A social care winter preparedness plan, also published on Friday, includes increased funding of up to £48m to increase wages in adult social care from December.
Some £7m will also be set aside to support the health and wellbeing of social care staff, and £400,000 will be spent on providing micro-grants to give unpaid carers a break under the Time to Live fund.
But some unpaid carers have accused the plan of not going far enough.
Shubhanna Hussain-Ahmed, partnership development officer at the Coalition of Carers in Scotland, and a carer herself, said there was “very little in the winter plan that will help many carers, like myself, over this winter period”.
Speaking in a personal capacity as a carer, Ms Hussain-Ahmed said she had already tried to access the Time to Live fund and been told her local carers’ centre has already closed applications due to high demand.
She called instead for an “immediate and significant carer emergency and recovery fund” of at least £5m to support unpaid carers who have been “abandoned” during the pandemic.
"This carer emergency and recovery fund would allow significant grants to get directly to carers, with minimum bureaucracy to help with the continued, additional costs of the Covid pandemic,” she said.
Ms Hussain-Ahmed added: “We have been told that the problems with implementing self directed support will be addressed by the new National Care Service, but carers and the people that we care for and support need help right now, this winter. We absolutely cannot wait years for a National Care Service to be in place before we even begin to see any real change.”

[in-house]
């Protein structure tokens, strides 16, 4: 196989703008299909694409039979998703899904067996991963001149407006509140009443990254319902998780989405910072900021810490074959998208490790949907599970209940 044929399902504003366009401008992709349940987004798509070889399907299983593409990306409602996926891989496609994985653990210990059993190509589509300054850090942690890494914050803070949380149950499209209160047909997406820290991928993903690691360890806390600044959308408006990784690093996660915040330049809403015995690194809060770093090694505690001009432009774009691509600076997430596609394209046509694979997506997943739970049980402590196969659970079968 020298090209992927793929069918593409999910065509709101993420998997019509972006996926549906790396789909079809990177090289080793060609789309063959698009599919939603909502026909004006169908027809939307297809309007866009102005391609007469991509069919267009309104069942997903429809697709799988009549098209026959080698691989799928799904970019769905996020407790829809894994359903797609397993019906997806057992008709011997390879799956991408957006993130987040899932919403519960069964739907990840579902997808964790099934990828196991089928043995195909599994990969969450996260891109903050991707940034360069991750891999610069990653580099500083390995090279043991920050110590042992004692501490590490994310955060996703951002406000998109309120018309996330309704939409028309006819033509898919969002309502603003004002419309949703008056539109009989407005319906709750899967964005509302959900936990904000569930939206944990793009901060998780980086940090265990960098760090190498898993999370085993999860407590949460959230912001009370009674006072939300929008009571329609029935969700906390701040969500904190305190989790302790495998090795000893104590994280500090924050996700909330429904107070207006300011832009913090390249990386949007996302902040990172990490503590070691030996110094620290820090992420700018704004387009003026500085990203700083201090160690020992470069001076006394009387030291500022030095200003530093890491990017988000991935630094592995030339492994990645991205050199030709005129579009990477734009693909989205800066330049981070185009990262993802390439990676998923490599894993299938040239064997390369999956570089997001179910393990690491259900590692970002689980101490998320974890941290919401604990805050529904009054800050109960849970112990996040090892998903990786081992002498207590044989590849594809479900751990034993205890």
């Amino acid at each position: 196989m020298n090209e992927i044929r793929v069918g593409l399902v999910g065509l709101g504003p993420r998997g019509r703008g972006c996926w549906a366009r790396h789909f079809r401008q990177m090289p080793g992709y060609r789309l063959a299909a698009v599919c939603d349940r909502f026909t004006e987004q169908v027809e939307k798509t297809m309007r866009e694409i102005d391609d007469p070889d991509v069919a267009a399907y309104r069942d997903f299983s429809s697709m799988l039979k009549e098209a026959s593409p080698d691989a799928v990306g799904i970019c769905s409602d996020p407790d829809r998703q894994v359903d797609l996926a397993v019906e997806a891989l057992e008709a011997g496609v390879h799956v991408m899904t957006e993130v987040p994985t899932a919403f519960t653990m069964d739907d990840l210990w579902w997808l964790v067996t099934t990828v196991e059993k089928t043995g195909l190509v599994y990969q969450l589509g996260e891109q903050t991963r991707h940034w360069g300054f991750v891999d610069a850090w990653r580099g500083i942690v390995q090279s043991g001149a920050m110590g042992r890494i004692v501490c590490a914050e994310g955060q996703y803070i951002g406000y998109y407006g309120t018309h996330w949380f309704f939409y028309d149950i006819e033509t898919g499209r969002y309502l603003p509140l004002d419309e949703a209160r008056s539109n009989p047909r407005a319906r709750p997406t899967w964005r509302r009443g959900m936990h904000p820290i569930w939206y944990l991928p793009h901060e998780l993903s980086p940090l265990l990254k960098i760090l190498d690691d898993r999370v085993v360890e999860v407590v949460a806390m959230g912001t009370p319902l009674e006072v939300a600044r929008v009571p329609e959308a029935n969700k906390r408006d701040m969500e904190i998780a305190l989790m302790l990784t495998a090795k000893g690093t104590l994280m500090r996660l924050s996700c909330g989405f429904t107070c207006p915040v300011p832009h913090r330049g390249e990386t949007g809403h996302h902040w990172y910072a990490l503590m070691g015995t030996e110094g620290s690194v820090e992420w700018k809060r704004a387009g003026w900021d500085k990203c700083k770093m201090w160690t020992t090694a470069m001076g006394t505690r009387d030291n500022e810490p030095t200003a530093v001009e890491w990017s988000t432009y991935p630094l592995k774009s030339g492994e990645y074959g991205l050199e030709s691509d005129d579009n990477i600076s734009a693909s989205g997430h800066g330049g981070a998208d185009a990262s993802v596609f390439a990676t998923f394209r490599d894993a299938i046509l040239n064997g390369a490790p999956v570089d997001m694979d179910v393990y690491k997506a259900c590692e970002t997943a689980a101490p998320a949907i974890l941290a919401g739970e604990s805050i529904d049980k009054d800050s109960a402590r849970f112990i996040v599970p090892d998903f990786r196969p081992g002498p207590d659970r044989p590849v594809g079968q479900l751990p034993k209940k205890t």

Introducing the winter health and social care plans, Mr Yousaf said: “Our health and care system is under more pressure than at any point in the pandemic and this winter will be one of the most challenging it has faced.
"That’s why we have outlined a package of over £300m of investment in NHS and care services this winter to help address these pressures.”
He added: “I understand how difficult it is for our health and social care teams as they work tirelessly to deliver treatment and care to people in their communities and I want to thank them for their dedication and commitment to the people of Scotland.”
The Royal College of Nursing (RCN) union praised the government for recognising the pressures on social care staff, but stressed the need for long-term solutions.
“The RCN will continue to work with the Scottish Government to see what can be done to recruit the necessary workforce in the short term,” said RCN Scotland board director Julie Lamberth. “However, what is needed is a long-term sustainable solution.
“We need to ensure that the unique role of nursing in social care is valued and that nursing is seen as an attractive and rewarding career across our NHS and social care services if we are to recruit and retain the nursing workforce Scotland needs.”